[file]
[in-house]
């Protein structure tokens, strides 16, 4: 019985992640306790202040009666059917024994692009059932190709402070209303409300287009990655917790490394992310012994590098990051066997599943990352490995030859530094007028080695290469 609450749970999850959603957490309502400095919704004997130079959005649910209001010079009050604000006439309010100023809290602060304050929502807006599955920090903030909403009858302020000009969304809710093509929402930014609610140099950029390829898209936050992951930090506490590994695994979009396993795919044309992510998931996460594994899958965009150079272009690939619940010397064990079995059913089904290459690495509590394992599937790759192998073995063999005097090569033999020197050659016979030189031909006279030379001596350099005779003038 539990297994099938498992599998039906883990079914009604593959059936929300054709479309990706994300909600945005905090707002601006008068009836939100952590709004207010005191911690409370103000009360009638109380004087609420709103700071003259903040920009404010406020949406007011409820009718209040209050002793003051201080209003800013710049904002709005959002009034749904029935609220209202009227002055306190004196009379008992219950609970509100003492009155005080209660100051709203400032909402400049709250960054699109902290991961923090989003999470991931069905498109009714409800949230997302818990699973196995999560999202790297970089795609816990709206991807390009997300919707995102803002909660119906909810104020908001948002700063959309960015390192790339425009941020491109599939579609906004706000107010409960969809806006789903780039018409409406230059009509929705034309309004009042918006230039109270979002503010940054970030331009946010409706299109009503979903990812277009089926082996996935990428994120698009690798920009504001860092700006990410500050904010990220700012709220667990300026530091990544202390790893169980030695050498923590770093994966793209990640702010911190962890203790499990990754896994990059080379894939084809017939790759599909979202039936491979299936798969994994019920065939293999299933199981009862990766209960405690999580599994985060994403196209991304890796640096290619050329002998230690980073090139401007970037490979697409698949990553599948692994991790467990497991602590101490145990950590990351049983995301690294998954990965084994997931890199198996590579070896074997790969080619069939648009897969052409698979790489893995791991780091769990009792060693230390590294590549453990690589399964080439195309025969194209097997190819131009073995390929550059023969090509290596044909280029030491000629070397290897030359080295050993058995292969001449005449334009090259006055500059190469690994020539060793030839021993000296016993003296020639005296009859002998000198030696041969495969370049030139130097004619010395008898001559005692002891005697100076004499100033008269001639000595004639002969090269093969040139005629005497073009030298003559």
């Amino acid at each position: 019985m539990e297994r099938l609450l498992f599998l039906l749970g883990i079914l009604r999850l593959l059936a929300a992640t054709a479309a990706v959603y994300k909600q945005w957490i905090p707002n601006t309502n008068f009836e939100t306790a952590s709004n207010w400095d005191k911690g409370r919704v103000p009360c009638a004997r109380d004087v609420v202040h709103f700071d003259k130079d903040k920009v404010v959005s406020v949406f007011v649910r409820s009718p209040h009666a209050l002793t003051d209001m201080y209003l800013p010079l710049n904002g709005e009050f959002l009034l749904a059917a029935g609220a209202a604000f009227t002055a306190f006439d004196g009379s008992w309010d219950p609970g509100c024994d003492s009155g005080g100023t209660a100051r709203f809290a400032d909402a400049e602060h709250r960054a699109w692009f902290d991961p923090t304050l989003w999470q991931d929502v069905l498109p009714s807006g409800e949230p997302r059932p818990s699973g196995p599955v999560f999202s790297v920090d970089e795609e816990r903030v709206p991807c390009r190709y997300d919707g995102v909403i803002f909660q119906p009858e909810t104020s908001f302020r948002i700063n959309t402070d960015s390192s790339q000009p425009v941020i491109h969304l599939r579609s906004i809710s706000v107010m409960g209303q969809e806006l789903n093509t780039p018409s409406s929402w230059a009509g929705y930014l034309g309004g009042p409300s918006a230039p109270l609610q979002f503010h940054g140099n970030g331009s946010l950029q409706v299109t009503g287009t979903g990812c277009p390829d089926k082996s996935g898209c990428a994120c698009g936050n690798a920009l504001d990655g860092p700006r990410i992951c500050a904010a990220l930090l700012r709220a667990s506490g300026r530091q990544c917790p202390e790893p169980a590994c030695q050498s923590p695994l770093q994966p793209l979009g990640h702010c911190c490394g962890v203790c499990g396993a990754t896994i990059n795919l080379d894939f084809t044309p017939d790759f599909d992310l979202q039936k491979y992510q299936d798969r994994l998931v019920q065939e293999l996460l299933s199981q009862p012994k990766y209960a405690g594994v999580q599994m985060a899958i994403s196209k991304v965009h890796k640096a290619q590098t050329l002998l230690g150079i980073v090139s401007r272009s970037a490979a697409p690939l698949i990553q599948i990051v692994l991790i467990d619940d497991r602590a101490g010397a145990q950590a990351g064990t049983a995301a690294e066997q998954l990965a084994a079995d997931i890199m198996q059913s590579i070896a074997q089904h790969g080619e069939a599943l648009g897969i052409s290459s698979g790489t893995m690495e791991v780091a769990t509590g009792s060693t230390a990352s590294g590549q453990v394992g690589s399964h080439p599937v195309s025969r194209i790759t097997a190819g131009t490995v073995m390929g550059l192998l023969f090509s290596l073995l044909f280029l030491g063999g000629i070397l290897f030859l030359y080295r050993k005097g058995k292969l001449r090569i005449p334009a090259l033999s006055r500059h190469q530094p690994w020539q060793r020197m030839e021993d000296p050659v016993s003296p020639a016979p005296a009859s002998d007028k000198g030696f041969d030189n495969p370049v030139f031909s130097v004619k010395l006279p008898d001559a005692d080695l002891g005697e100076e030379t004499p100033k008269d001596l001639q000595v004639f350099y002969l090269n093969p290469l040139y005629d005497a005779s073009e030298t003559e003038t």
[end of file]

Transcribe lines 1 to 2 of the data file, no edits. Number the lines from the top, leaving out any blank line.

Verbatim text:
[in-house]
């Protein structure tokens, strides 16, 4: 019985992640306790202040009666059917024994692009059932190709402070209303409300287009990655917790490394992310012994590098990051066997599943990352490995030859530094007028080695290469 609450749970999850959603957490309502400095919704004997130079959005649910209001010079009050604000006439309010100023809290602060304050929502807006599955920090903030909403009858302020000009969304809710093509929402930014609610140099950029390829898209936050992951930090506490590994695994979009396993795919044309992510998931996460594994899958965009150079272009690939619940010397064990079995059913089904290459690495509590394992599937790759192998073995063999005097090569033999020197050659016979030189031909006279030379001596350099005779003038 539990297994099938498992599998039906883990079914009604593959059936929300054709479309990706994300909600945005905090707002601006008068009836939100952590709004207010005191911690409370103000009360009638109380004087609420709103700071003259903040920009404010406020949406007011409820009718209040209050002793003051201080209003800013710049904002709005959002009034749904029935609220209202009227002055306190004196009379008992219950609970509100003492009155005080209660100051709203400032909402400049709250960054699109902290991961923090989003999470991931069905498109009714409800949230997302818990699973196995999560999202790297970089795609816990709206991807390009997300919707995102803002909660119906909810104020908001948002700063959309960015390192790339425009941020491109599939579609906004706000107010409960969809806006789903780039018409409406230059009509929705034309309004009042918006230039109270979002503010940054970030331009946010409706299109009503979903990812277009089926082996996935990428994120698009690798920009504001860092700006990410500050904010990220700012709220667990300026530091990544202390790893169980030695050498923590770093994966793209990640702010911190962890203790499990990754896994990059080379894939084809017939790759599909979202039936491979299936798969994994019920065939293999299933199981009862990766209960405690999580599994985060994403196209991304890796640096290619050329002998230690980073090139401007970037490979697409698949990553599948692994991790467990497991602590101490145990950590990351049983995301690294998954990965084994997931890199198996590579070896074997790969080619069939648009897969052409698979790489893995791991780091769990009792060693230390590294590549453990690589399964080439195309025969194209097997190819131009073995390929550059023969090509290596044909280029030491000629070397290897030359080295050993058995292969001449005449334009090259006055500059190469690994020539060793030839021993000296016993003296020639005296009859002998000198030696041969495969370049030139130097004619010395008898001559005692002891005697100076004499100033008269001639000595004639002969090269093969040139005629005497073009030298003559």